International Criminal Law

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Waiting for a confirmed development in the ICC aggression negotiations

Day 8 of the Review Conference for the International Criminal Court saw the wrapping up of the work of the Working Group on the Crime of Aggression (WGCA), leaving the aggression negotiations to be conducted through “informal informals”, bilateral discussions, and plenary sessions. The move from working group to plenary will also be accompanied by a change of chair, with the President of the Assembly of States Parties, Ambassador Christian Wenaweser of Liechtenstein, taking over the reins from HRH Prince Zeid, the Chair of the WGCA (and a previous ASP President). Wenaweser is well aware of the positions and divisions among states, having previously chaired the Special Working Group on the Crime of Aggression (SWGCA) within which the aggression proposals were developed for the Review Conference. The question on the minds of many delegates is whether these negotiations will go late into the night on Friday in search of an acceptable text (and thus causing many of us to miss the first match of the much anticipated World Cup in South Africa).

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The Aggression Negotiations at the ICC Review Conference

We are now in Day 7 of the Review Conference for the International Criminal Court in Kampala, with yesterday evening being a very active period in the negotiations as evidenced by the release this morning of a revised Conference Room Paper on the Crime of Aggression (CRP Rev. 2) and a proposal by Canada to complement that already made…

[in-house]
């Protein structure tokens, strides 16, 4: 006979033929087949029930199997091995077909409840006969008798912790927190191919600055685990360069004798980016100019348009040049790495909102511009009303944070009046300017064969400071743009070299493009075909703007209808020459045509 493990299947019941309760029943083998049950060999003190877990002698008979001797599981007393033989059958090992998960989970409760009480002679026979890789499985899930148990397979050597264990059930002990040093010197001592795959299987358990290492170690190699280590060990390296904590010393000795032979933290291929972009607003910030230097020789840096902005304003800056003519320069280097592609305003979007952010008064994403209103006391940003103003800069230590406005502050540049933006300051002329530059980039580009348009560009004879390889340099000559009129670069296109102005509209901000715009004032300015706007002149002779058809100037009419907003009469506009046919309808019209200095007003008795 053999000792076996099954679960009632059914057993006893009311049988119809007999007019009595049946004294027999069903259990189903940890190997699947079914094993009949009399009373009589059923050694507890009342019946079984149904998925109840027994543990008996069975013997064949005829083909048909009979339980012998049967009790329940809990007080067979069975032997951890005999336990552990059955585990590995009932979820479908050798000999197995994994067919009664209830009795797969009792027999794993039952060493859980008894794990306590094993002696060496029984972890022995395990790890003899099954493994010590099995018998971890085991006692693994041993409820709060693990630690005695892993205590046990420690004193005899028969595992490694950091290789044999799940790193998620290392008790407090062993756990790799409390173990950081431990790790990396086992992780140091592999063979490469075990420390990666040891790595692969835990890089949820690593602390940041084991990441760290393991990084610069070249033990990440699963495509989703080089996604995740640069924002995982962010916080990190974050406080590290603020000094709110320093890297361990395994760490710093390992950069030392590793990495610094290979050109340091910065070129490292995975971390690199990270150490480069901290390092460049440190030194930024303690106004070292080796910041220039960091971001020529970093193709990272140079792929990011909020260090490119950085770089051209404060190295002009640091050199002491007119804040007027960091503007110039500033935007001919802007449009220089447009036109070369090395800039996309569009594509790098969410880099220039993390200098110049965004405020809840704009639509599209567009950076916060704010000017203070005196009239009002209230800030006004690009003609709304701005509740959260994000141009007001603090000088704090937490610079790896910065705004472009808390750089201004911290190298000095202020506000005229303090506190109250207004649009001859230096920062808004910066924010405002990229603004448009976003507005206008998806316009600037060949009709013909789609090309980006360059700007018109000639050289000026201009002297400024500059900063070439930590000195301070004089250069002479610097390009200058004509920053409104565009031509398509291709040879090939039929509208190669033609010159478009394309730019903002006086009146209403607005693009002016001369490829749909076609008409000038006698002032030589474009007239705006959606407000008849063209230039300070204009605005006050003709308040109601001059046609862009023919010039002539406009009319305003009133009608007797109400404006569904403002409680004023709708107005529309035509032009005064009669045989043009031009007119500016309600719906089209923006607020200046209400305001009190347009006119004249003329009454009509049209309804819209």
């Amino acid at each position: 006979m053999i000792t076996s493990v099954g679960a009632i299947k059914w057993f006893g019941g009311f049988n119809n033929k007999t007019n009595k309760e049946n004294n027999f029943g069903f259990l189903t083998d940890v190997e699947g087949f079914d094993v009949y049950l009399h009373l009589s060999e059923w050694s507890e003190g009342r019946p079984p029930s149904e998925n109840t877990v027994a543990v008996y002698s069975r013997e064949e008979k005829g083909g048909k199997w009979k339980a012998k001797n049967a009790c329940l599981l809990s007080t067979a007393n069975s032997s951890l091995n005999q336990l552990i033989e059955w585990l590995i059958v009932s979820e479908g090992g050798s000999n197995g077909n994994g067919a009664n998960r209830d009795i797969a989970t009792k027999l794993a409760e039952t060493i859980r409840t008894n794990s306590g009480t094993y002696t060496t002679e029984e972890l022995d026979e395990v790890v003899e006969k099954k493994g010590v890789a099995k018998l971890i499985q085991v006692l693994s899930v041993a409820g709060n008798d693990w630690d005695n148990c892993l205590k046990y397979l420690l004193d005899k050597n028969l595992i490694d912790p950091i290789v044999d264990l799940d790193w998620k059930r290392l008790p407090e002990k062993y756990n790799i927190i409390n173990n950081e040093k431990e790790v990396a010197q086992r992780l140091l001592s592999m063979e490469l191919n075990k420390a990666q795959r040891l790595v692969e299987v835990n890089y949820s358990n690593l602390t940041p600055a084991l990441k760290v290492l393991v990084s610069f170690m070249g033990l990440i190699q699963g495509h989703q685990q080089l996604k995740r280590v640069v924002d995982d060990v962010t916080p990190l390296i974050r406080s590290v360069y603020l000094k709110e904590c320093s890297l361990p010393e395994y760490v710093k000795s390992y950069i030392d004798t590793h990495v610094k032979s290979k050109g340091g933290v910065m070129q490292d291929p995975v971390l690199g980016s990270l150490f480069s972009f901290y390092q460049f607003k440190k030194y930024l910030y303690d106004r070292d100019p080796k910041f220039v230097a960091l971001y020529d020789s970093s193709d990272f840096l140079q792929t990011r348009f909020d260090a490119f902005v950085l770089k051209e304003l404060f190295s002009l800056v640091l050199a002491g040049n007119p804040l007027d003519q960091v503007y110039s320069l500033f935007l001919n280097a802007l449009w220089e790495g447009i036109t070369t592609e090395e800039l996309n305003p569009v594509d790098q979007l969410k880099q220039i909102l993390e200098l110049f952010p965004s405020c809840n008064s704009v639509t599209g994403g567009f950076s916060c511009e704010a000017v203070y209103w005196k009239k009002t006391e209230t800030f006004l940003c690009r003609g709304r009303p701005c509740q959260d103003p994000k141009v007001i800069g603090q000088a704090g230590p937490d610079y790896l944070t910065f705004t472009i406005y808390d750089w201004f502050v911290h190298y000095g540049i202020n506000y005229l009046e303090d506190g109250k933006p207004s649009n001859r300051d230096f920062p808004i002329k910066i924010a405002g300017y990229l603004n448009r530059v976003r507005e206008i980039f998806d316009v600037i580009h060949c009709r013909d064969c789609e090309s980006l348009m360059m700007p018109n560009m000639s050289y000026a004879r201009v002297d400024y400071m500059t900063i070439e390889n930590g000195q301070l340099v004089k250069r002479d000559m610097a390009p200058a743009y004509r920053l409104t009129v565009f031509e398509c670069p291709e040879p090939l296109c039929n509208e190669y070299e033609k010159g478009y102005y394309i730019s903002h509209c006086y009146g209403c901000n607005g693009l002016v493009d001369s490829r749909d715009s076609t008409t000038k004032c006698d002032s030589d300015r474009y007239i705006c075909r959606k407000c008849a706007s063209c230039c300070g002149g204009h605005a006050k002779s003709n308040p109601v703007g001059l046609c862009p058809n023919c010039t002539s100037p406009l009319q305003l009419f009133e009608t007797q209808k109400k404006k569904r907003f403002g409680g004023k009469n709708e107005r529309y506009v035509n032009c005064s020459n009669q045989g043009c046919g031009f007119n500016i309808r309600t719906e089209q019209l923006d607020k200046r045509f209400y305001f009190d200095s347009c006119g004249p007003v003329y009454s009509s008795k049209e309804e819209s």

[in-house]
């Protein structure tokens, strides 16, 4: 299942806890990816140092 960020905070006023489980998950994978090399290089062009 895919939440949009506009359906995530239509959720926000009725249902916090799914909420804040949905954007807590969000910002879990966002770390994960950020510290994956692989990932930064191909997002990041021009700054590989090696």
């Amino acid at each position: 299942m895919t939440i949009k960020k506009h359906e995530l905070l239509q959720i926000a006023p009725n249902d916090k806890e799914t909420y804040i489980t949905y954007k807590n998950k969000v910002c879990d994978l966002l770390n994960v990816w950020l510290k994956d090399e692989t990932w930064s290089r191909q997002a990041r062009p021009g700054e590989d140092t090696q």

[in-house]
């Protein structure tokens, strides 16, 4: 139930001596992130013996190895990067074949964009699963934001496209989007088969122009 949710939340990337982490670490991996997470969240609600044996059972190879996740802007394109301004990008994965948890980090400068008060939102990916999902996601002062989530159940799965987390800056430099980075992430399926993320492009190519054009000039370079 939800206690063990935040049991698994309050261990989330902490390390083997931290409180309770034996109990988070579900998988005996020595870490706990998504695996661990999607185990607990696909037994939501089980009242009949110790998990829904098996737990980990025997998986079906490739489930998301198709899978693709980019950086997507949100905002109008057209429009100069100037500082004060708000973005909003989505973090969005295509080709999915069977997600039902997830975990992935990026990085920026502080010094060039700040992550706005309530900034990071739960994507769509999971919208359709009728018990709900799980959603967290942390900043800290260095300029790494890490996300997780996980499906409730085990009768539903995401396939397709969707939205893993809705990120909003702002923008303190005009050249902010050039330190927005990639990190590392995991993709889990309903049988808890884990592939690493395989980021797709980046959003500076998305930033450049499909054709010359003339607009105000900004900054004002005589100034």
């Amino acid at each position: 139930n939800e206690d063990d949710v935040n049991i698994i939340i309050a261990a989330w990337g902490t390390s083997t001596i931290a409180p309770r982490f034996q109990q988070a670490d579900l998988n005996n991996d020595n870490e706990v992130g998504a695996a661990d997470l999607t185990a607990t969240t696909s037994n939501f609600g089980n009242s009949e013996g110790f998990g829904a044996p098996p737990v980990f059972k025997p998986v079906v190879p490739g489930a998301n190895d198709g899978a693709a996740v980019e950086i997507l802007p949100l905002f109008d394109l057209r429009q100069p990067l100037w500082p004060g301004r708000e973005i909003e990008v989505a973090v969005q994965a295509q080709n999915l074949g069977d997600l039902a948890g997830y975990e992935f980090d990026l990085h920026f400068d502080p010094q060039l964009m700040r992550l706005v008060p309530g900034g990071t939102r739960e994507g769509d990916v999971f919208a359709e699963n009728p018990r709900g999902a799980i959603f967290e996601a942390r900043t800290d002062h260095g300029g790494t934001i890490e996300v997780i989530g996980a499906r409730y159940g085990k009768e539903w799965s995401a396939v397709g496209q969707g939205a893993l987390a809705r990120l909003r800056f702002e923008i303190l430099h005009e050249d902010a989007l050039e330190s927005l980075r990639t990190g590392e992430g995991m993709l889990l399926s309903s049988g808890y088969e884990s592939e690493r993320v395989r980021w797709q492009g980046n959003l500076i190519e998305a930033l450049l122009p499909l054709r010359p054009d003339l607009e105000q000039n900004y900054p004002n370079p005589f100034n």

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The End of Stocktaking and on to the Main Event

We continue with our coverage of the Review Conference for the International Criminal Court, (see here, here and here), taking place at a resort on the shores of Lake Victoria, outside Kampala, Uganda (and well-insulated from the hustle and bustle of everyday life). Readers may be interested in comments on the stocktaking exercise that has occupied the…

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ICC Review Conference: Taking Stock of Stocktaking

In the opening days of the Review Conference, one often heard references to the Review Conference as an “historic event” and a “second constitutional moment”.  With the significant exception of the possible adoption of the crime of aggression, which would indeed be a profound development, there is reason to ask whether the Conference is more a “constitutional moment”…

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The Place of International Criminal Justice within the International Legal Order: A Rejoinder

Amrita Kapur’s posted reply to Ken Anderson's "The Rise of International Criminal Law" and myself makes a series of nuanced points, many of which I appreciate.  I am unsure how deep our disagreements actually run, but because some of her language indicates an affinity for views of which I am critical, I will take the opportunity…

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